The crime of battery is the actual infliction of harm; combined with the crime of assault, it is the threat and action of inflicting harm. Battery is also a civil wrong for which a victim can file for damages.
In all forms of government the people is the true legislator.
Edmund Burke (1729–97): “Tract on the Popery Laws,” chapter 3, part 1, The Works of the Right Honorable Edmund Burke, vol. 6, p. 320 (1899).
Elaine Svenonius’ Intellectual Foundations of Information Organization was the book that finally clued us in to what librarianship is really about. Highly recommended, especially for computer types trying to figure out the habits of this exotic life form.
Some of us here at the LII are already looking forward to the 9th International Law via the Internet Conference in October 2008. Part of the reason — but only part of the reason, really! — is that the Conference will be held in Florence, Italy, the home town of its host, L’Istituto di Teoria e Tecniche dell’Informazione Giuridica (the Institute of Legal Information Theory and Techniques). We met the ITTIG folks for the first time last year at the conference in Montreal, and we found them to be fun and knowledgeable colleagues. We have much in common and much to learn from each other, and the conference will be a good chance to talk more about what we can work on together.
The International Law and the Internet Conference is an annual event of the Legal Information Institute network that explores progress and emerging problems related to new technologies and law. Cornell’s Legal Information Institute was the first LII, but since we began operation in 1992 the name has been widely adopted by other projects that also provide free online access to legal information. The meeting in Florence will focus on ways in which the use of new technologies can become an irreplaceable tool of democracy for the citizens of the e-society.
Because just as good morals, if they are to be maintained, have need of the laws, so the laws, if they are to be observed, have need of good morals.
Niccolò Machiavelli (1469–1527): Discourses on the First Decade of Titus Livius, trans. Allan Gilbert, book 1, chapter 18, p. 241 (1965).
Current federal law designates Memorial Day as the last Monday in May — in 2008 that’s today, May 26th. It was officially proclaimed as Decoration Day on May 5, 1868 by General John Logan, national commander of the Grand Army of the Republic, in his General Order No. 11. It was first observed on May 30, 1868, when flowers were placed on the graves of Union and Confederate soldiers at Arlington National Cemetery. By 1890 it was recognized by all of the northern states, but the South did not observe Decoration Day, preferring to honor their dead on separate days until after World War I. In 1882, the name was changed to Memorial Day and soldiers who had died in other wars were also honored.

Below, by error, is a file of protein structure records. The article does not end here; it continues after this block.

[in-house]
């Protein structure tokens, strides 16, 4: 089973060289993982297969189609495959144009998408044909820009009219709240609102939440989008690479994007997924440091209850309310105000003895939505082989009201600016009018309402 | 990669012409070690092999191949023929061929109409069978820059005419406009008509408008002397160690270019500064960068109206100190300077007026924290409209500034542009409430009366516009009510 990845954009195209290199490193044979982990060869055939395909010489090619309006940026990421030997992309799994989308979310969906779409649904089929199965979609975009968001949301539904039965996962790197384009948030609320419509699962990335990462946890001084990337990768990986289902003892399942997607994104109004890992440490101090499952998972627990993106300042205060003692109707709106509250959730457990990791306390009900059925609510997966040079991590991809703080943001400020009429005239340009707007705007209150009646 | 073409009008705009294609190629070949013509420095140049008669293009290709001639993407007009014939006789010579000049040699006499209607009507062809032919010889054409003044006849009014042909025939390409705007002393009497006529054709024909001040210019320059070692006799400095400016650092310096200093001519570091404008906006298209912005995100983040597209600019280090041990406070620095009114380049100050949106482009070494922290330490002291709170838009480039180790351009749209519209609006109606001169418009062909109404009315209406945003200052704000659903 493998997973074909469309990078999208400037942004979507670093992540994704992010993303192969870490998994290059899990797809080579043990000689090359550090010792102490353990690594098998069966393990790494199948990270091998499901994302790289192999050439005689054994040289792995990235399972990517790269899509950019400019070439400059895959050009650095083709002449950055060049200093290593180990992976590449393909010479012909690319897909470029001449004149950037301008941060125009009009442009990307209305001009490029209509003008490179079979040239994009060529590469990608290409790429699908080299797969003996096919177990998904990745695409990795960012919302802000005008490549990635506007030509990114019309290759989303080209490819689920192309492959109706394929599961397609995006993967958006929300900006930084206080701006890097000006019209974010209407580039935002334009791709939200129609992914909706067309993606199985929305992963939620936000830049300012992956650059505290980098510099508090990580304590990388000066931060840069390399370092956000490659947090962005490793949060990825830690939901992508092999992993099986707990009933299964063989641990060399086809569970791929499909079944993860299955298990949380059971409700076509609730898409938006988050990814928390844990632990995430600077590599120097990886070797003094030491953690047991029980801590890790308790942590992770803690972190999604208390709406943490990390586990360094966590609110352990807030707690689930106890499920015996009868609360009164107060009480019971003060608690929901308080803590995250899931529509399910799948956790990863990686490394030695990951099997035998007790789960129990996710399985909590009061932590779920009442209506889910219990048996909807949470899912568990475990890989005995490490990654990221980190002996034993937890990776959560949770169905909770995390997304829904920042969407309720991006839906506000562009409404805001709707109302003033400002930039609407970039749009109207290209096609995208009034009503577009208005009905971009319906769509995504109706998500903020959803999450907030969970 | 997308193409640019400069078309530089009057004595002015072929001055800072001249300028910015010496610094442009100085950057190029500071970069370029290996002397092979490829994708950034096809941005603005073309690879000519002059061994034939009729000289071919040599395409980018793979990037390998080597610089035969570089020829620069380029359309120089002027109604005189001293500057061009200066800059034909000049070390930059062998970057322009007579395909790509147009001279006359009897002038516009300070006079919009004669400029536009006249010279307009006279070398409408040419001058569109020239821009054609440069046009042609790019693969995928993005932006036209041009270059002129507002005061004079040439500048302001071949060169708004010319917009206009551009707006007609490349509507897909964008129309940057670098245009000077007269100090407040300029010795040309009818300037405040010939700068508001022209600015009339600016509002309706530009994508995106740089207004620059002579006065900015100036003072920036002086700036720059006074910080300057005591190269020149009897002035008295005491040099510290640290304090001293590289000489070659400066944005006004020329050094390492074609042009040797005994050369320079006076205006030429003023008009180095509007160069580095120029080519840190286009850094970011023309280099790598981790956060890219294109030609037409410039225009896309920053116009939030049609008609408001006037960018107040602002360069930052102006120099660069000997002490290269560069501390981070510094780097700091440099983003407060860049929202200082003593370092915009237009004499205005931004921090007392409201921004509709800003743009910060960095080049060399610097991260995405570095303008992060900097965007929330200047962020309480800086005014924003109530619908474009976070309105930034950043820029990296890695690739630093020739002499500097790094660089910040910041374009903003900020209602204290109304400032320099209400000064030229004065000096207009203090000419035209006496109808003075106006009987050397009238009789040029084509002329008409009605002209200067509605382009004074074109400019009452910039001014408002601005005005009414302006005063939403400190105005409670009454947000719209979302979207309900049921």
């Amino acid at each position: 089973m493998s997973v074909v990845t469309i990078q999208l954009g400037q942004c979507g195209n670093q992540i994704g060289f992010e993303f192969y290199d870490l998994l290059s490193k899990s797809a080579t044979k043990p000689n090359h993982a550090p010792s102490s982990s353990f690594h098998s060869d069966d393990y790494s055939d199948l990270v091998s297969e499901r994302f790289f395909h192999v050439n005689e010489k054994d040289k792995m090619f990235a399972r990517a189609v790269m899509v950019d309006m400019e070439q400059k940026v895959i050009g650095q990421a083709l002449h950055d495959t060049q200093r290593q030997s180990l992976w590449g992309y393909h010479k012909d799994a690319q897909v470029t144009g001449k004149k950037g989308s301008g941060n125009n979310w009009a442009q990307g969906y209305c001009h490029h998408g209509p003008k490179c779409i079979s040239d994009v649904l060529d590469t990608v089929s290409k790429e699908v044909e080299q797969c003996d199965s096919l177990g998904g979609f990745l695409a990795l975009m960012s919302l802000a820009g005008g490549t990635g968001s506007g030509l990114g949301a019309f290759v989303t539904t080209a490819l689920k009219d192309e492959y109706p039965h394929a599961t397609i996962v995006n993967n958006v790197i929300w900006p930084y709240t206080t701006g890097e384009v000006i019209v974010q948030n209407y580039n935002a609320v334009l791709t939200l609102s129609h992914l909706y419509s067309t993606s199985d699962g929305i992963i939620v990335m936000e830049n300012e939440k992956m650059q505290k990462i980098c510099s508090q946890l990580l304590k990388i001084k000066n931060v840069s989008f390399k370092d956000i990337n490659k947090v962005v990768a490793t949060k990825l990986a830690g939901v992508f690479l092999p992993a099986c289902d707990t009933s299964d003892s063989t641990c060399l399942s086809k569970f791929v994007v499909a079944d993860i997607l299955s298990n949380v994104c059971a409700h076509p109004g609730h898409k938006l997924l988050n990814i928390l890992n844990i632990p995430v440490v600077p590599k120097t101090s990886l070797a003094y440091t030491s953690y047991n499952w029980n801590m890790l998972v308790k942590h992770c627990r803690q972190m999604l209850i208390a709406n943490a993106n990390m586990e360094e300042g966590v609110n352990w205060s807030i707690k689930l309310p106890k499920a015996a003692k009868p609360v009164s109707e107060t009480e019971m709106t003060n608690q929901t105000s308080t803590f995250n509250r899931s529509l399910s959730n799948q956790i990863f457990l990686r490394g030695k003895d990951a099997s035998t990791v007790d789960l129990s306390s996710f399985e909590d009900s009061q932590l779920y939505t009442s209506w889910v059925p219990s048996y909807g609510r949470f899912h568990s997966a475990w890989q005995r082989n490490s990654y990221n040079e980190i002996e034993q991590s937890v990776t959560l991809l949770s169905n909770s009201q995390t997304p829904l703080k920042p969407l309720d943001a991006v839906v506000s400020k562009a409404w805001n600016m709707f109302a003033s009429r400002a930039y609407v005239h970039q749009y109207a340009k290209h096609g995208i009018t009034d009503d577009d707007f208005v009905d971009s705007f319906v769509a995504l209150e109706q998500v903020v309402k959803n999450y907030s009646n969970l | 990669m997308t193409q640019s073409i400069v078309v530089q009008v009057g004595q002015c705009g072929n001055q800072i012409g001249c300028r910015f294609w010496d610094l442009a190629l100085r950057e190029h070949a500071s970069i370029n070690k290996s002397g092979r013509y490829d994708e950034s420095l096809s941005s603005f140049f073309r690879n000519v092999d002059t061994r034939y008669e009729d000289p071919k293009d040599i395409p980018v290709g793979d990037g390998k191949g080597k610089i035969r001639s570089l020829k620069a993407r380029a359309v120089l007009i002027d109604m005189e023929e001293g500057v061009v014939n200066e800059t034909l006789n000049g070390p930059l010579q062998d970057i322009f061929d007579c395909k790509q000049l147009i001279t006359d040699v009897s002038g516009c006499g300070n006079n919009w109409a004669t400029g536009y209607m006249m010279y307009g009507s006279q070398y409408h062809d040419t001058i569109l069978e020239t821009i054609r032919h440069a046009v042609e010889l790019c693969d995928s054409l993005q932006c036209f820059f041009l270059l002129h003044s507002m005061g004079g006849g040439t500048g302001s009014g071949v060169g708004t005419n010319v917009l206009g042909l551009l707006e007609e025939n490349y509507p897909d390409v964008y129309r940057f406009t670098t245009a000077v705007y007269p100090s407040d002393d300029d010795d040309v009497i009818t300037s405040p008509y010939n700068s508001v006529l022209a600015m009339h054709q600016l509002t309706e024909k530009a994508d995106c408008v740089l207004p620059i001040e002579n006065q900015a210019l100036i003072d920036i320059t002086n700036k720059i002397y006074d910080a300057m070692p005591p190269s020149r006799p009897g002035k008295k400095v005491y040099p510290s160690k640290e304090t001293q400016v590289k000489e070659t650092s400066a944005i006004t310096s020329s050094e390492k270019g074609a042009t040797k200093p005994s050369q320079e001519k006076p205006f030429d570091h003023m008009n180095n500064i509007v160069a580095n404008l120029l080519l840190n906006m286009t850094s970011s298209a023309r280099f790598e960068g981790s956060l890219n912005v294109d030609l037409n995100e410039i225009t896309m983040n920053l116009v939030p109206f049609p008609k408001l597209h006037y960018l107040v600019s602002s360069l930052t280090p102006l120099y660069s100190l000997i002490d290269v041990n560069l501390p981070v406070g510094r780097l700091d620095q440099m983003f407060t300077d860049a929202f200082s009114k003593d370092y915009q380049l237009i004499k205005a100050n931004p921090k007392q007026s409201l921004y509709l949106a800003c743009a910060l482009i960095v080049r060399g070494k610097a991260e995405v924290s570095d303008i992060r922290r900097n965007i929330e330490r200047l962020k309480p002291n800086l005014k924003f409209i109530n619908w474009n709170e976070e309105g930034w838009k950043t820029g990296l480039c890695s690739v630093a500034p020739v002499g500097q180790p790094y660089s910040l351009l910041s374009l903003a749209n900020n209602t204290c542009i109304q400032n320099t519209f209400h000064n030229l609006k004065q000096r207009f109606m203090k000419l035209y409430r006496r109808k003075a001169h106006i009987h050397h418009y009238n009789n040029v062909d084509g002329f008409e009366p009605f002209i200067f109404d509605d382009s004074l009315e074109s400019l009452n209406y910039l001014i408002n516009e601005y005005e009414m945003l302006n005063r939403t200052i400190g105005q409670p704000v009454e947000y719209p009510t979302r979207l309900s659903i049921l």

140 years later, Memorial Day is still celebrated at Arlington National Cemetery with a ceremony in which a small American flag is placed on each grave and a wreath is laid at the Tomb of the Unknown Soldier. But today, there other, less historic, ways to pay your respects; there are picnics, parades and fireworks — or you can skin your phone with an American flag.
A strict observance of the written laws is doubtless one of the high duties of a good citizen, but it is not the highest. The laws of necessity, of self-preservation, of saving our country when in danger, are of higher obligation. To lose our country by a scrupulous adherence to written law, would be to lose the law itself, with life, liberty, property and all those who are enjoying them with us; thus absurdly sacrificing the end to the means.
Thomas Jefferson. Letter to John B. Colvin, September 20, 1810, The Writings of Thomas Jefferson, ed. Paul L. Ford, vol. 9, p. 279 (1898).
George Lakoff’s Women, Fire, and Dangerous Things: What Categories Reveal about the Mind is one of those books that breaks ground where nobody knew there was ground. Read it alongside some of Robert Berring’s work (for instance, Legal Research and the World of Thinkable Thoughts) and you’ll never look at West key numbers the same way again.
It’s probably just a sign that the general frivolity level here at the LII is way too high, but we are prone to confuse the Lakoff book with Ricky Jay’s Learned Pigs and Fireproof Women, which is a fine book too, though not up to his Cards as Weapons.
Since he’s in town for the dg.o conference in Montreal this week, LII director Tom Bruce is taking the opportunity to visit old friends at CanLII. CanLII was the first “namesake” organization to adopt the LII name in the mid-90’s, and has grown into the definitive open-access national law resource for Canada. It’s relied on by all Canadian lawyers — who, incidentally, support the service through fees collected directly by their Bar Association.Bruce will be giving a small seminar for the CanLII staff. He plans to talk about the relationship between repositories that are relatively rich in subject-specific metadata — like the LII and CanLII — and search engines of general application, like Google. The trick is to figure out how to provide a seamless and enriched search process for people who first access our web sites via the large public search engines, but could then enjoy faster and more accurate searching using localized, specialized search. It is unlikely, however, that a sharp and curious crew like the CanLII folks will stick to the topic — an exploration that will be fun, educational, and productive for all involved.